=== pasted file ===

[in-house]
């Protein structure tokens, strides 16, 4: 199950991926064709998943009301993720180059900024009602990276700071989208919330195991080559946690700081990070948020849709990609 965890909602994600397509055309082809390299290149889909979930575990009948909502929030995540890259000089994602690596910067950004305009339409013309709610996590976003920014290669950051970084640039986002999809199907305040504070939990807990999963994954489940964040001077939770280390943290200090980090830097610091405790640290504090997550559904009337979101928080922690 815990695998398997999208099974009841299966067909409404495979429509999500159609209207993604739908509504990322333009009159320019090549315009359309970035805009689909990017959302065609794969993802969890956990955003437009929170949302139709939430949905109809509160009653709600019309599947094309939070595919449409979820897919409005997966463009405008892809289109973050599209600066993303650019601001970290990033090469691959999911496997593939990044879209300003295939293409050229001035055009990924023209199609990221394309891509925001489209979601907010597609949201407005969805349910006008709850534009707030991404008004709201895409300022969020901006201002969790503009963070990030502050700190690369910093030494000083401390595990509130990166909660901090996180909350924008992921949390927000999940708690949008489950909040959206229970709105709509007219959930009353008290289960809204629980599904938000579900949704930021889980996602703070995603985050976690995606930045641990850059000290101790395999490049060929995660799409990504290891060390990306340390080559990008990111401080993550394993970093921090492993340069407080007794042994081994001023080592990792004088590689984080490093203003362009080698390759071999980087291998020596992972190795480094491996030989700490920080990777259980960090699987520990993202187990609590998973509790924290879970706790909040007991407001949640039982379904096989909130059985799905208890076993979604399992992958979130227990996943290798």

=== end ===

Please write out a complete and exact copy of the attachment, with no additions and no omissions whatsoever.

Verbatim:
[in-house]
């Protein structure tokens, strides 16, 4: 199950991926064709998943009301993720180059900024009602990276700071989208919330195991080559946690700081990070948020849709990609 965890909602994600397509055309082809390299290149889909979930575990009948909502929030995540890259000089994602690596910067950004305009339409013309709610996590976003920014290669950051970084640039986002999809199907305040504070939990807990999963994954489940964040001077939770280390943290200090980090830097610091405790640290504090997550559904009337979101928080922690 815990695998398997999208099974009841299966067909409404495979429509999500159609209207993604739908509504990322333009009159320019090549315009359309970035805009689909990017959302065609794969993802969890956990955003437009929170949302139709939430949905109809509160009653709600019309599947094309939070595919449409979820897919409005997966463009405008892809289109973050599209600066993303650019601001970290990033090469691959999911496997593939990044879209300003295939293409050229001035055009990924023209199609990221394309891509925001489209979601907010597609949201407005969805349910006008709850534009707030991404008004709201895409300022969020901006201002969790503009963070990030502050700190690369910093030494000083401390595990509130990166909660901090996180909350924008992921949390927000999940708690949008489950909040959206229970709105709509007219959930009353008290289960809204629980599904938000579900949704930021889980996602703070995603985050976690995606930045641990850059000290101790395999490049060929995660799409990504290891060390990306340390080559990008990111401080993550394993970093921090492993340069407080007794042994081994001023080592990792004088590689984080490093203003362009080698390759071999980087291998020596992972190795480094491996030989700490920080990777259980960090699987520990993202187990609590998973509790924290879970706790909040007991407001949640039982379904096989909130059985799905208890076993979604399992992958979130227990996943290798």